Because The Cherry Orchard depicts a changing society, the characters spend a lot of time thinking about how now compares to then. How characters relate to the past determines their investment in the play's major question: will the cherry orchard be saved? As a symbol of the past of the Russian empire, the orchard evokes longing, regret, or disgust – sometimes a combination of all three. Despite the painful resistance of most characters, in the end, a cord to the past is snipped. The cherry orchard is sold, the house is shuttered, and the old servant is left to die.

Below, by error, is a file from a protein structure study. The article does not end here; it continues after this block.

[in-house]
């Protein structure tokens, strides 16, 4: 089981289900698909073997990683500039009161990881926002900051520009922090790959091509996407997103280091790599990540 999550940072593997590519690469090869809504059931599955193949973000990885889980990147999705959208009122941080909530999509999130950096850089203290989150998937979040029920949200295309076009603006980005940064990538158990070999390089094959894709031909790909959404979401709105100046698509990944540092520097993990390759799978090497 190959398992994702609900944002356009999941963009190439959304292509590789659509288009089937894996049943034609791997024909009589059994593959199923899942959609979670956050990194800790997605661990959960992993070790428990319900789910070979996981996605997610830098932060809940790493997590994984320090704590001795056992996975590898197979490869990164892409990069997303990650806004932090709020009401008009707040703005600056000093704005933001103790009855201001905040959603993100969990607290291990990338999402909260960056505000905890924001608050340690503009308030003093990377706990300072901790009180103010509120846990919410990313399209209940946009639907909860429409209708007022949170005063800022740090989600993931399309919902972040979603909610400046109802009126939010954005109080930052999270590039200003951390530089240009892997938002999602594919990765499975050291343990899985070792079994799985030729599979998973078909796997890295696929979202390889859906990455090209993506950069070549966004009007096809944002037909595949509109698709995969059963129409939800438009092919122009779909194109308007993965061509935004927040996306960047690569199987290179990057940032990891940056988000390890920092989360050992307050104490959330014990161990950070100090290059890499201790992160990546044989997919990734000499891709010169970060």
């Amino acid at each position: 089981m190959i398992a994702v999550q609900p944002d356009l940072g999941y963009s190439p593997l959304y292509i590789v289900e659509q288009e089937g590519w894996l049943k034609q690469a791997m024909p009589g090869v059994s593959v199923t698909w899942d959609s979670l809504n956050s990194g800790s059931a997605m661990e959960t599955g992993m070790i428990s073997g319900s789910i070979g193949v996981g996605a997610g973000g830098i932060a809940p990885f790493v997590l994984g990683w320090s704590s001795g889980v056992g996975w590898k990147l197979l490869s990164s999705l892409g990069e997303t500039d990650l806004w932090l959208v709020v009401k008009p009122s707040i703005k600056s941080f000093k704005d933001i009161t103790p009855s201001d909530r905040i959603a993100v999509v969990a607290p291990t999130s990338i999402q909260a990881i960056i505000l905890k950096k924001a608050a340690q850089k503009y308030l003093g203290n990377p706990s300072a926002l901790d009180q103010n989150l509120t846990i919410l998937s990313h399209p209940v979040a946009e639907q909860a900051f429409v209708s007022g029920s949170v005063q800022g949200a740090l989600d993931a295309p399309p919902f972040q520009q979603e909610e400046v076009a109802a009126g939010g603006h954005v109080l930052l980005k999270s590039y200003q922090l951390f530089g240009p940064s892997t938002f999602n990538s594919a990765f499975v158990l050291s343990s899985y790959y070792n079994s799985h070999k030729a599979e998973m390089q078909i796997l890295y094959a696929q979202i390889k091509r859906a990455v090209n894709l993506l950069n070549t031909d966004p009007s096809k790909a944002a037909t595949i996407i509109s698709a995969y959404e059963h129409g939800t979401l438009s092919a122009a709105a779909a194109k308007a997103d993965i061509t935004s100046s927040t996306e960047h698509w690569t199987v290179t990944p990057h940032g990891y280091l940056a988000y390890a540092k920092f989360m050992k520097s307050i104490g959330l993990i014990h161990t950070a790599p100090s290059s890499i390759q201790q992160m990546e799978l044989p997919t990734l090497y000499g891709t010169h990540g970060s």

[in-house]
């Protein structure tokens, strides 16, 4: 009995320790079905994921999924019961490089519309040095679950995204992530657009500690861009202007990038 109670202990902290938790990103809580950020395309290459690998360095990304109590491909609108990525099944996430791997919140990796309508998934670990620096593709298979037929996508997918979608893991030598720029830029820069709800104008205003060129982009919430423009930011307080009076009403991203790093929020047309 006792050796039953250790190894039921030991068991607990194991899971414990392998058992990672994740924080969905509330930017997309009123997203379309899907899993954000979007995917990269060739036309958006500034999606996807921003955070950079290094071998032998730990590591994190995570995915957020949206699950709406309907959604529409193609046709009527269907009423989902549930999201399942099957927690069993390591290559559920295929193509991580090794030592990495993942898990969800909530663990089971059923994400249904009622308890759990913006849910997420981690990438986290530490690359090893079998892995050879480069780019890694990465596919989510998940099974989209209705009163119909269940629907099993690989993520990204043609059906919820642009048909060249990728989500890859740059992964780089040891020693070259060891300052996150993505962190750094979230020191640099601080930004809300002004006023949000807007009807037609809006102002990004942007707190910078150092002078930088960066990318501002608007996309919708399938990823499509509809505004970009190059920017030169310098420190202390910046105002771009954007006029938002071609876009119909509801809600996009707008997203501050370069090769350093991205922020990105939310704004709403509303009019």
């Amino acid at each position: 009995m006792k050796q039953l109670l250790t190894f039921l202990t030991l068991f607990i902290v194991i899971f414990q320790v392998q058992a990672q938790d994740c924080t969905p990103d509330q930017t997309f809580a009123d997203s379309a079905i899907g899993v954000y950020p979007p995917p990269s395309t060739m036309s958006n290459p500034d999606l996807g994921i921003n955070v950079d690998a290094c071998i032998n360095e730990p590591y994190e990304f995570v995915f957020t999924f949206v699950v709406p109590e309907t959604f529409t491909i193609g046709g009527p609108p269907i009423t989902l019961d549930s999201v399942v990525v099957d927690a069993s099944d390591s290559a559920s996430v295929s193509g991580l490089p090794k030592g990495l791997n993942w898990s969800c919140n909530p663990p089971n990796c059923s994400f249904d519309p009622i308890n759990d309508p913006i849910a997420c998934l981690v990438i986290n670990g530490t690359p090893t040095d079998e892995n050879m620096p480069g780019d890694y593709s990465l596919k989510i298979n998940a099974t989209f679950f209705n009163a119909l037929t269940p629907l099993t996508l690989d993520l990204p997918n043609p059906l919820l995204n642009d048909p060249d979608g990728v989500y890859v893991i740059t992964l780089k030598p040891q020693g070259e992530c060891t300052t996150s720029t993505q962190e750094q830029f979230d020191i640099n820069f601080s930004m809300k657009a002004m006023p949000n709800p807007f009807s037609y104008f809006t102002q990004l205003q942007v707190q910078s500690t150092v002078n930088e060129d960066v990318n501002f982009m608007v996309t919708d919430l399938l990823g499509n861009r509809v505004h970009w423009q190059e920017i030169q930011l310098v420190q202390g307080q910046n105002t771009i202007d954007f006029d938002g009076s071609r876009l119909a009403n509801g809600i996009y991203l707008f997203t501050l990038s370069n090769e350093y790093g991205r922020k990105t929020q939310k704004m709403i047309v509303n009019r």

Chekhov uses Fiers's senility as a tool of remembrance in the play.
How characters respond to the loss of the cherry orchard defines their dependence on, or freedom from, the weight of the past.